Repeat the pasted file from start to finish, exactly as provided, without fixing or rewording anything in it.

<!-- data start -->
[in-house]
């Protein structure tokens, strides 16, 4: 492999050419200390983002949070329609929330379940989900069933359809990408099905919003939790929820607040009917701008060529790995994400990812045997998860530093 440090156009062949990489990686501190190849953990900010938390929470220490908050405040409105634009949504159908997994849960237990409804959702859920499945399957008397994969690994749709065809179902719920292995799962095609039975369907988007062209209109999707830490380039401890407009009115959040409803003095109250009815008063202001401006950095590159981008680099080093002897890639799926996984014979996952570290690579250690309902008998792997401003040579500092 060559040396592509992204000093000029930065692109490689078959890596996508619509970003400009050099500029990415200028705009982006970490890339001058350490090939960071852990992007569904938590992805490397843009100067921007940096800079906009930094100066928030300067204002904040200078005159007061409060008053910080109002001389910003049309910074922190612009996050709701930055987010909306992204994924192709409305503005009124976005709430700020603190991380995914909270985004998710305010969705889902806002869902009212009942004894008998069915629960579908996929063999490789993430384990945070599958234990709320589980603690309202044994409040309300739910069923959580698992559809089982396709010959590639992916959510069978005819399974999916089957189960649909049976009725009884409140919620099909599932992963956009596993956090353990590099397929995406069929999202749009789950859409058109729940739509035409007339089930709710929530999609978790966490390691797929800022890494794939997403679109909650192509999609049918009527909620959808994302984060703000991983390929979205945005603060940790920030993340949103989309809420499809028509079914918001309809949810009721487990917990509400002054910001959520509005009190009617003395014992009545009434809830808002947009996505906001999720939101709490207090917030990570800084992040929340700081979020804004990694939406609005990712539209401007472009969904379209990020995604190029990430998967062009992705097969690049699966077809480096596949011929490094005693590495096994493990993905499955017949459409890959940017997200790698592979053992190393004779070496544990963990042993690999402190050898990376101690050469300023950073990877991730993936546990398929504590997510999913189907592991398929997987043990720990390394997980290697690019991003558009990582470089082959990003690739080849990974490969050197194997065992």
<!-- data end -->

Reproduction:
[in-house]
């Protein structure tokens, strides 16, 4: 492999050419200390983002949070329609929330379940989900069933359809990408099905919003939790929820607040009917701008060529790995994400990812045997998860530093 440090156009062949990489990686501190190849953990900010938390929470220490908050405040409105634009949504159908997994849960237990409804959702859920499945399957008397994969690994749709065809179902719920292995799962095609039975369907988007062209209109999707830490380039401890407009009115959040409803003095109250009815008063202001401006950095590159981008680099080093002897890639799926996984014979996952570290690579250690309902008998792997401003040579500092 060559040396592509992204000093000029930065692109490689078959890596996508619509970003400009050099500029990415200028705009982006970490890339001058350490090939960071852990992007569904938590992805490397843009100067921007940096800079906009930094100066928030300067204002904040200078005159007061409060008053910080109002001389910003049309910074922190612009996050709701930055987010909306992204994924192709409305503005009124976005709430700020603190991380995914909270985004998710305010969705889902806002869902009212009942004894008998069915629960579908996929063999490789993430384990945070599958234990709320589980603690309202044994409040309300739910069923959580698992559809089982396709010959590639992916959510069978005819399974999916089957189960649909049976009725009884409140919620099909599932992963956009596993956090353990590099397929995406069929999202749009789950859409058109729940739509035409007339089930709710929530999609978790966490390691797929800022890494794939997403679109909650192509999609049918009527909620959808994302984060703000991983390929979205945005603060940790920030993340949103989309809420499809028509079914918001309809949810009721487990917990509400002054910001959520509005009190009617003395014992009545009434809830808002947009996505906001999720939101709490207090917030990570800084992040929340700081979020804004990694939406609005990712539209401007472009969904379209990020995604190029990430998967062009992705097969690049699966077809480096596949011929490094005693590495096994493990993905499955017949459409890959940017997200790698592979053992190393004779070496544990963990042993690999402190050898990376101690050469300023950073990877991730993936546990398929504590997510999913189907592991398929997987043990720990390394997980290697690019991003558009990582470089082959990003690739080849990974490969050197194997065992």